Why some people will have a hangover the morning after they ring in the New Year this year and others won’t, can at least be partially explained by genetics.
There’s a lot of variability in how people respond to drinking. A lucky few, about 20 percent, have few symptoms from imbibing too much. But the rest of us pay for a night of indulging with a mix of symptoms that might include a headache, or nausea, or cloudy thinking or all of the above.
Two studies published earlier this year looked at those differences. Researchers in both studies examined data from twin studies and found that genetics explains about half the “heritability” of hangovers.
Scientists look at heritability to try gauge how variation of a certain trait or condition within a population can be explained by genetics versus how much can be explained by environmental influences. The proportion of variation within a population that’s explained by genetics is known as heritability.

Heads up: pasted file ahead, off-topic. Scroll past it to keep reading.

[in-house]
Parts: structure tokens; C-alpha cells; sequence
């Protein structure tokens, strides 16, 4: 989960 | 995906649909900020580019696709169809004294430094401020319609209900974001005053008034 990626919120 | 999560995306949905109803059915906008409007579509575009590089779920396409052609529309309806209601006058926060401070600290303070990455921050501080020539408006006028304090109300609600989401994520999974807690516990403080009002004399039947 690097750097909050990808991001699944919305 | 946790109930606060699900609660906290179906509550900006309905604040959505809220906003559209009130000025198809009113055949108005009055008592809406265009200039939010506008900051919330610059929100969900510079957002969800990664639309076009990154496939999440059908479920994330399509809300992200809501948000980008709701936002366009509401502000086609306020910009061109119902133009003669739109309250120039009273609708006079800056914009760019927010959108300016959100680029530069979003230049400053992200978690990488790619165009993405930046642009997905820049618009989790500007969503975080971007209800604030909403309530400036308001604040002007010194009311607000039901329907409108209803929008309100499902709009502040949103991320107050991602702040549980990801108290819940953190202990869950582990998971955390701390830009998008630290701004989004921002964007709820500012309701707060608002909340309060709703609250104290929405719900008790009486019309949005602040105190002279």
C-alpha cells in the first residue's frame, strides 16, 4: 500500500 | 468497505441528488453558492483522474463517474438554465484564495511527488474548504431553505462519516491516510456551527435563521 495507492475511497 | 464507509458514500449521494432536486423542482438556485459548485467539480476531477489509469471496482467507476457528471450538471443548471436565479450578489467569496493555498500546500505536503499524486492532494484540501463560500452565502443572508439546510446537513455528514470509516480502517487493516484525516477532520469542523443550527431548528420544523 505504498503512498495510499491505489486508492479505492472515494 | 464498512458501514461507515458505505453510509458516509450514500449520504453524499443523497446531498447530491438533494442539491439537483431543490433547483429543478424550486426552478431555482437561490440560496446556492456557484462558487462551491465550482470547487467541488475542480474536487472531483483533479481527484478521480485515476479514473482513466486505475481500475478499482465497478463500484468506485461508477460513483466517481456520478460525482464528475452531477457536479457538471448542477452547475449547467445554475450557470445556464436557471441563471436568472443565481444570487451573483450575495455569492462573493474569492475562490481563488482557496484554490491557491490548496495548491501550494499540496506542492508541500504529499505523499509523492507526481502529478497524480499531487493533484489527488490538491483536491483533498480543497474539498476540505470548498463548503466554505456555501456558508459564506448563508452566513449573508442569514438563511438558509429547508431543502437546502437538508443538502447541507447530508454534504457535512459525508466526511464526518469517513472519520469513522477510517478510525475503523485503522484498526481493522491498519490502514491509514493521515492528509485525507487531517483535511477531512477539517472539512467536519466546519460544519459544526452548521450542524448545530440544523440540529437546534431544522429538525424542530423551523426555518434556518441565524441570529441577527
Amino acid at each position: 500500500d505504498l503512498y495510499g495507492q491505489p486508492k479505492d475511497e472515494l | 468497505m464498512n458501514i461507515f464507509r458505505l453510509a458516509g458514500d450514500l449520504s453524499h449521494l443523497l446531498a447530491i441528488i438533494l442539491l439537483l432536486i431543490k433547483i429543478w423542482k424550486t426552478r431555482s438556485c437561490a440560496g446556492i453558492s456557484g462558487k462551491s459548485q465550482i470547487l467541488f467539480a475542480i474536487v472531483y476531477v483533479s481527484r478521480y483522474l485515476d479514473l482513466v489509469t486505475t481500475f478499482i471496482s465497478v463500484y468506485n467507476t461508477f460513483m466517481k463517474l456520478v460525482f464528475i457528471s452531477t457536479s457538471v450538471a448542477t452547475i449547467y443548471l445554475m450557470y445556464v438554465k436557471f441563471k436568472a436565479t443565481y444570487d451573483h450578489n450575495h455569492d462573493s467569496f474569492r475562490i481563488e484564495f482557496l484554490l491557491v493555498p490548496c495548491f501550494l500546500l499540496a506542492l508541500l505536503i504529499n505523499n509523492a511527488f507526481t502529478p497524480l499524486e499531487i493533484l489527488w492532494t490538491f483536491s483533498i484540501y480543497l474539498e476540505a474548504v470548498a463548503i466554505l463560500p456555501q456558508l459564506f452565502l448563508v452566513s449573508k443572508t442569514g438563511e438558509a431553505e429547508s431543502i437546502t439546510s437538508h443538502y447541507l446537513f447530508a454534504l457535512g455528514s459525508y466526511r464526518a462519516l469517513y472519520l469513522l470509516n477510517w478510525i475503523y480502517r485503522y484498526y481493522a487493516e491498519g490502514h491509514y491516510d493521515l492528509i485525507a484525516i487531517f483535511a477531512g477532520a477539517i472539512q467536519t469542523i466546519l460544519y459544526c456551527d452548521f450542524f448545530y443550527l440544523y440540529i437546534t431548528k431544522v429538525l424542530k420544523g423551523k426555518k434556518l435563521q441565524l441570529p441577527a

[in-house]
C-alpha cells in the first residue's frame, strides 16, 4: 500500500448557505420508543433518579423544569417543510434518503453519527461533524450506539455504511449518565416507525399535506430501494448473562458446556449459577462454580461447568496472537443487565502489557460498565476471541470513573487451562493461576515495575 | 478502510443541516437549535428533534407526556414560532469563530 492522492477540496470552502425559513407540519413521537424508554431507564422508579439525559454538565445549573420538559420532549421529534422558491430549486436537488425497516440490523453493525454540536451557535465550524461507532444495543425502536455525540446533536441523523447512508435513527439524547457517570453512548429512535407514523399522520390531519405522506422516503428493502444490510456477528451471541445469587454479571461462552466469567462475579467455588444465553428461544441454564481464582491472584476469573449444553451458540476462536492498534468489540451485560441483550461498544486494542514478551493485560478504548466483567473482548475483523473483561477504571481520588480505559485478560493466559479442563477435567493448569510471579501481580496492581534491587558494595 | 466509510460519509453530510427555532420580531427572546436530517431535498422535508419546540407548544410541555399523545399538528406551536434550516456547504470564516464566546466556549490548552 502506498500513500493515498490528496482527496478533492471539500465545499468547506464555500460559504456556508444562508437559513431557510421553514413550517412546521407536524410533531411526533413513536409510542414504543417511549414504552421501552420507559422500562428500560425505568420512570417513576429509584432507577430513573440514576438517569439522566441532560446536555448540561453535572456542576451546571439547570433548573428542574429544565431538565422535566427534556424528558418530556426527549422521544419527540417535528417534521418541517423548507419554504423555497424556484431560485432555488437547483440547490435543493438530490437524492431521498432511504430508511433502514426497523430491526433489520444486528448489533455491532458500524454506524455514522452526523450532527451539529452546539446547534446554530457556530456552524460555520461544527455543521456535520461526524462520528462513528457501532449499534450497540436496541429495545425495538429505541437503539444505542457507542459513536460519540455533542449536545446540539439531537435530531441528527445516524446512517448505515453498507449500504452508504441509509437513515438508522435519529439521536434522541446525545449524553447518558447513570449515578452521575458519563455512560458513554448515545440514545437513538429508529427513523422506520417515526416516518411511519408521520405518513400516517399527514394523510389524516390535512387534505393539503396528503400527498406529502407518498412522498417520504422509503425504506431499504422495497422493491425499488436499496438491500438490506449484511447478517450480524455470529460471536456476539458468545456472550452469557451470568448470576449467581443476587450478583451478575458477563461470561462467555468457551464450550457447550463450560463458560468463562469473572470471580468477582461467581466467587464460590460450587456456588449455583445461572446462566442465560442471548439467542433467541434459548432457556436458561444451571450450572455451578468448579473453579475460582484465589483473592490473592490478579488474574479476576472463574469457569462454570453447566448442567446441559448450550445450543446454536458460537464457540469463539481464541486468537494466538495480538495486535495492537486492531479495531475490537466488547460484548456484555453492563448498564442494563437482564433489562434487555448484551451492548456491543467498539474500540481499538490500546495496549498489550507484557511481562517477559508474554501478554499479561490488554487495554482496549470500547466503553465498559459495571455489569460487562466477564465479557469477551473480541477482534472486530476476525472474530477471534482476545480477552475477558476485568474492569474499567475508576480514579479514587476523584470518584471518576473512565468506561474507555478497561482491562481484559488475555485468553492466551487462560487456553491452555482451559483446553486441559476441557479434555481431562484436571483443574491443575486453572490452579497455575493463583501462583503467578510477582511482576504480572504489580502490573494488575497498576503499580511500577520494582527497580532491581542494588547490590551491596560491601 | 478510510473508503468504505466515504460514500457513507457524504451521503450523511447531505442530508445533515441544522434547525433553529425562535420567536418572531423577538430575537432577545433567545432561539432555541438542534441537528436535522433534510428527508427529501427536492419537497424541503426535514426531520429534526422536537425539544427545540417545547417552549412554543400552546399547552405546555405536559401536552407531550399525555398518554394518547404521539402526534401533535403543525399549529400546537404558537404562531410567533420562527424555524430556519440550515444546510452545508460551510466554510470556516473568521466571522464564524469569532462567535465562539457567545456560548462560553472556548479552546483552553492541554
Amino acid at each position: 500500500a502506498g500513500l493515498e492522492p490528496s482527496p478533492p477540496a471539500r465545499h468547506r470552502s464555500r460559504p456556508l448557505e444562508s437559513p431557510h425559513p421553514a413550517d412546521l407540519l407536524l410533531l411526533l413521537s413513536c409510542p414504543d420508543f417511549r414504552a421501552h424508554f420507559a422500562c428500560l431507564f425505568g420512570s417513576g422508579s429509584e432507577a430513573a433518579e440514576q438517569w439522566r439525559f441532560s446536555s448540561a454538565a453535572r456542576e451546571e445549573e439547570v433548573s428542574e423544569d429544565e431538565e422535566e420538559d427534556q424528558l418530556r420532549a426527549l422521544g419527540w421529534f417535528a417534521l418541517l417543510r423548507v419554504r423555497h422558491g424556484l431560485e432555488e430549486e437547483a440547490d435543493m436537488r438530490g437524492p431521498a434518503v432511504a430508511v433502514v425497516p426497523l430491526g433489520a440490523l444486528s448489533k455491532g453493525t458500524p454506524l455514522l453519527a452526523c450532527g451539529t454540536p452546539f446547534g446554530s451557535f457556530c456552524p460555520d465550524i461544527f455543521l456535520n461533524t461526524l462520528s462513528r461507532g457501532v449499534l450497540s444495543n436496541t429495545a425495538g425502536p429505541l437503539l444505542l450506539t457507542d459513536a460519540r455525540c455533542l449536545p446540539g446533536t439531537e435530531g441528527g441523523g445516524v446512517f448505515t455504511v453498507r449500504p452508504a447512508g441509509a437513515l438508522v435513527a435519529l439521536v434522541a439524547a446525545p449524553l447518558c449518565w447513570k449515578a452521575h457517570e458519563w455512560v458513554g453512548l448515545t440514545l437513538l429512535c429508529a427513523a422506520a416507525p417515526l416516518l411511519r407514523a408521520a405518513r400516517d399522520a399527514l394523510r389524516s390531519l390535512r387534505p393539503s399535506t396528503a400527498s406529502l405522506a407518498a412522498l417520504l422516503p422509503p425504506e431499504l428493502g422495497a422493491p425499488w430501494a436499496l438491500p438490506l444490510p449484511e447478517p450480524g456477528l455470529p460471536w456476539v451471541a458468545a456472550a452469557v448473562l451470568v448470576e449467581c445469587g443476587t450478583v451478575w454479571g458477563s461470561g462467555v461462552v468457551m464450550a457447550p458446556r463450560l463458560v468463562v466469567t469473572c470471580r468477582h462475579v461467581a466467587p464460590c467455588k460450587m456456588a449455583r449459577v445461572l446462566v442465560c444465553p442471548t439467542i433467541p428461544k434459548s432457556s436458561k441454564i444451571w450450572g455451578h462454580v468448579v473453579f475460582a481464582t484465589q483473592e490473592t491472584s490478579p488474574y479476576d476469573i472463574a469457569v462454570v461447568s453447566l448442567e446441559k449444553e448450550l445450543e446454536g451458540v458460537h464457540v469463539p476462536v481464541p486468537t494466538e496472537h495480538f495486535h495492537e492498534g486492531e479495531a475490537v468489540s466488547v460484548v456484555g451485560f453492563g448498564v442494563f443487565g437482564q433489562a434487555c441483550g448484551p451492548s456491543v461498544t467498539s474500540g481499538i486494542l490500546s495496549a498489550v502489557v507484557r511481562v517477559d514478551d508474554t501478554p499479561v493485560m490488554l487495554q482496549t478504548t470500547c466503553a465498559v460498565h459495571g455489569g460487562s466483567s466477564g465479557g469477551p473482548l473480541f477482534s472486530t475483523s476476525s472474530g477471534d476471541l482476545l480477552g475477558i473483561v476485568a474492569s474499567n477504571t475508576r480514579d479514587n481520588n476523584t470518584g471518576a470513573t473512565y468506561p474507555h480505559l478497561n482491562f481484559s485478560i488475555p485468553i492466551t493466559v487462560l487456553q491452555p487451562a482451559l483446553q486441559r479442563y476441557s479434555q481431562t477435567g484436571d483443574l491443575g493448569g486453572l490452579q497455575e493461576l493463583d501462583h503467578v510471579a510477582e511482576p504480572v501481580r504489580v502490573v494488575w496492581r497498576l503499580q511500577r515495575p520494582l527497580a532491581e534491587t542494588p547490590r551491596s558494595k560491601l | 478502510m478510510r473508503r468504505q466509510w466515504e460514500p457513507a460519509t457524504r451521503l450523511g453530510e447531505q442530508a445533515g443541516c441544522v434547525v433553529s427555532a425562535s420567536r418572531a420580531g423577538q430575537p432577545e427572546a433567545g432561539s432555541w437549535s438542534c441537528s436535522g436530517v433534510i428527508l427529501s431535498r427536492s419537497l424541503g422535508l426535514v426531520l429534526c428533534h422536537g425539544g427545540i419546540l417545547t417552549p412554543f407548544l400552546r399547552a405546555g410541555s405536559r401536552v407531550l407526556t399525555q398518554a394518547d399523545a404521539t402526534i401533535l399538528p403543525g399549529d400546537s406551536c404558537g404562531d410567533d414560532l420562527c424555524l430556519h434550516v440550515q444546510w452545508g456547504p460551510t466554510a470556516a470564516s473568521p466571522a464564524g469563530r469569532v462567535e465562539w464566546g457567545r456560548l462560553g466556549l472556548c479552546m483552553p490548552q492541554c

In this case, the heritability of hangovers is about 50 percent. In other words about 50 percent of the differences between those who have a hangover and those who don’t is explained by genetics. Using identical and fraternal twins allows researchers to isolate environmental and genetic influences.
Unlike other studies that have looked at specific genetic variants involved in how individuals respond to alcohol or variants that influence the risk for alcohol dependence, these studies tried to ascertain how much of the differences in how people respond to a night of drinking is influenced by genetics versus how much is influenced by environmental factors.
In one study that looked at data that was first compiled in the early 1970s among about 13,000 adult male twins living in Australia. The researchers again looked at the data that included information about alcohol consumption, intoxication and hangovers. The other study also looked at data from about 4,500 twins, both men and women, and found that genetics accounted for 45 percent of the difference in hangovers.